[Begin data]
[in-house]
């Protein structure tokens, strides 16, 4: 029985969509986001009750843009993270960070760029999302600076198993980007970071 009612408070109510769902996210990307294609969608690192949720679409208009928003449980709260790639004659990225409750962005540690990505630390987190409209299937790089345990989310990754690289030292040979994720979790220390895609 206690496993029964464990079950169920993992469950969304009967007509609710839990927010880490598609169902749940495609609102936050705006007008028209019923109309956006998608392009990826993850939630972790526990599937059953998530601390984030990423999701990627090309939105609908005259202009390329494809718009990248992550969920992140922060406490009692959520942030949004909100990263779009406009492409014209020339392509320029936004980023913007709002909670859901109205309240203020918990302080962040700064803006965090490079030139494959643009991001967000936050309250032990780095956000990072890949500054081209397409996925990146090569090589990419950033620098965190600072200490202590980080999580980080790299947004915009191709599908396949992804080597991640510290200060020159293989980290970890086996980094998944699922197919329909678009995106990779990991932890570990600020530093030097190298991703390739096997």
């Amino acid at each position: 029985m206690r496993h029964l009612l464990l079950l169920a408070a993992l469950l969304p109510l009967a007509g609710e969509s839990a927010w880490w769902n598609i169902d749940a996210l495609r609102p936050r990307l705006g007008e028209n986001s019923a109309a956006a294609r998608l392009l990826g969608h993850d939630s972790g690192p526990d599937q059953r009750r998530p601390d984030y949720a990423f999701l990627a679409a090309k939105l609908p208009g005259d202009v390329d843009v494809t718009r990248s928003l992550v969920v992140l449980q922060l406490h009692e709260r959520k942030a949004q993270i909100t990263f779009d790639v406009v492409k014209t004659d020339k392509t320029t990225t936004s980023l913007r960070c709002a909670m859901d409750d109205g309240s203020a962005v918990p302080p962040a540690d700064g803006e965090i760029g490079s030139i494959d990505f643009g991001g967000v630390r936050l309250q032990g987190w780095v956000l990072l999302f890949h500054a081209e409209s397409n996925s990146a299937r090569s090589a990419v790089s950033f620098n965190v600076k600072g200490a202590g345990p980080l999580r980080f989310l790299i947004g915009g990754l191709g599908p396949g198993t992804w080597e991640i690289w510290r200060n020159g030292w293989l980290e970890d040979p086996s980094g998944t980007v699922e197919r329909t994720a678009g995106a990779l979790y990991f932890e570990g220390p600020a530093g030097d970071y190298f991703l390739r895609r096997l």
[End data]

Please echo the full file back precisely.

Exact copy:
[in-house]
């Protein structure tokens, strides 16, 4: 029985969509986001009750843009993270960070760029999302600076198993980007970071 009612408070109510769902996210990307294609969608690192949720679409208009928003449980709260790639004659990225409750962005540690990505630390987190409209299937790089345990989310990754690289030292040979994720979790220390895609 206690496993029964464990079950169920993992469950969304009967007509609710839990927010880490598609169902749940495609609102936050705006007008028209019923109309956006998608392009990826993850939630972790526990599937059953998530601390984030990423999701990627090309939105609908005259202009390329494809718009990248992550969920992140922060406490009692959520942030949004909100990263779009406009492409014209020339392509320029936004980023913007709002909670859901109205309240203020918990302080962040700064803006965090490079030139494959643009991001967000936050309250032990780095956000990072890949500054081209397409996925990146090569090589990419950033620098965190600072200490202590980080999580980080790299947004915009191709599908396949992804080597991640510290200060020159293989980290970890086996980094998944699922197919329909678009995106990779990991932890570990600020530093030097190298991703390739096997």
């Amino acid at each position: 029985m206690r496993h029964l009612l464990l079950l169920a408070a993992l469950l969304p109510l009967a007509g609710e969509s839990a927010w880490w769902n598609i169902d749940a996210l495609r609102p936050r990307l705006g007008e028209n986001s019923a109309a956006a294609r998608l392009l990826g969608h993850d939630s972790g690192p526990d599937q059953r009750r998530p601390d984030y949720a990423f999701l990627a679409a090309k939105l609908p208009g005259d202009v390329d843009v494809t718009r990248s928003l992550v969920v992140l449980q922060l406490h009692e709260r959520k942030a949004q993270i909100t990263f779009d790639v406009v492409k014209t004659d020339k392509t320029t990225t936004s980023l913007r960070c709002a909670m859901d409750d109205g309240s203020a962005v918990p302080p962040a540690d700064g803006e965090i760029g490079s030139i494959d990505f643009g991001g967000v630390r936050l309250q032990g987190w780095v956000l990072l999302f890949h500054a081209e409209s397409n996925s990146a299937r090569s090589a990419v790089s950033f620098n965190v600076k600072g200490a202590g345990p980080l999580r980080f989310l790299i947004g915009g990754l191709g599908p396949g198993t992804w080597e991640i690289w510290r200060n020159g030292w293989l980290e970890d040979p086996s980094g998944t980007v699922e197919r329909t994720a678009g995106a990779l979790y990991f932890e570990g220390p600020a530093g030097d970071y190298f991703l390739r895609r096997l």